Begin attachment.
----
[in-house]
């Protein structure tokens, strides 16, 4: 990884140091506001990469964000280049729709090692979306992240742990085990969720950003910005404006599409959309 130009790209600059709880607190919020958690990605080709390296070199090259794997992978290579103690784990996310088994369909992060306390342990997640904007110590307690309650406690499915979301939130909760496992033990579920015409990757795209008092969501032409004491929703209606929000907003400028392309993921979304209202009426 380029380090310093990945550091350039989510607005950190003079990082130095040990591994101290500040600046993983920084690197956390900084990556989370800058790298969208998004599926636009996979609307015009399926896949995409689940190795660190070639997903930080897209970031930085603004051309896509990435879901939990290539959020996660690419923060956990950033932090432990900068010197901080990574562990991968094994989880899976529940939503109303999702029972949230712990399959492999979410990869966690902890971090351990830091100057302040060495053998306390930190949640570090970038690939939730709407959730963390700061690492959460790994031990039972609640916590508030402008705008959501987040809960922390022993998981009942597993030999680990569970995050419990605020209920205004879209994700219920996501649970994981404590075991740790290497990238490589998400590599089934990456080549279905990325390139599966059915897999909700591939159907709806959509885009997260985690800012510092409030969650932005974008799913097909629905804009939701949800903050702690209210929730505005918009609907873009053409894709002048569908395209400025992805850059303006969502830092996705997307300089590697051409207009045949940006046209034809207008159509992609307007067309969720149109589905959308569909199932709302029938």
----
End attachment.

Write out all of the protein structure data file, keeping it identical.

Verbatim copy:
[in-house]
């Protein structure tokens, strides 16, 4: 990884140091506001990469964000280049729709090692979306992240742990085990969720950003910005404006599409959309 130009790209600059709880607190919020958690990605080709390296070199090259794997992978290579103690784990996310088994369909992060306390342990997640904007110590307690309650406690499915979301939130909760496992033990579920015409990757795209008092969501032409004491929703209606929000907003400028392309993921979304209202009426 380029380090310093990945550091350039989510607005950190003079990082130095040990591994101290500040600046993983920084690197956390900084990556989370800058790298969208998004599926636009996979609307015009399926896949995409689940190795660190070639997903930080897209970031930085603004051309896509990435879901939990290539959020996660690419923060956990950033932090432990900068010197901080990574562990991968094994989880899976529940939503109303999702029972949230712990399959492999979410990869966690902890971090351990830091100057302040060495053998306390930190949640570090970038690939939730709407959730963390700061690492959460790994031990039972609640916590508030402008705008959501987040809960922390022993998981009942597993030999680990569970995050419990605020209920205004879209994700219920996501649970994981404590075991740790290497990238490589998400590599089934990456080549279905990325390139599966059915897999909700591939159907709806959509885009997260985690800012510092409030969650932005974008799913097909629905804009939701949800903050702690209210929730505005918009609907873009053409894709002048569908395209400025992805850059303006969502830092996705997307300089590697051409207009045949940006046209034809207008159509992609307007067309969720149109589905959308569909199932709302029938």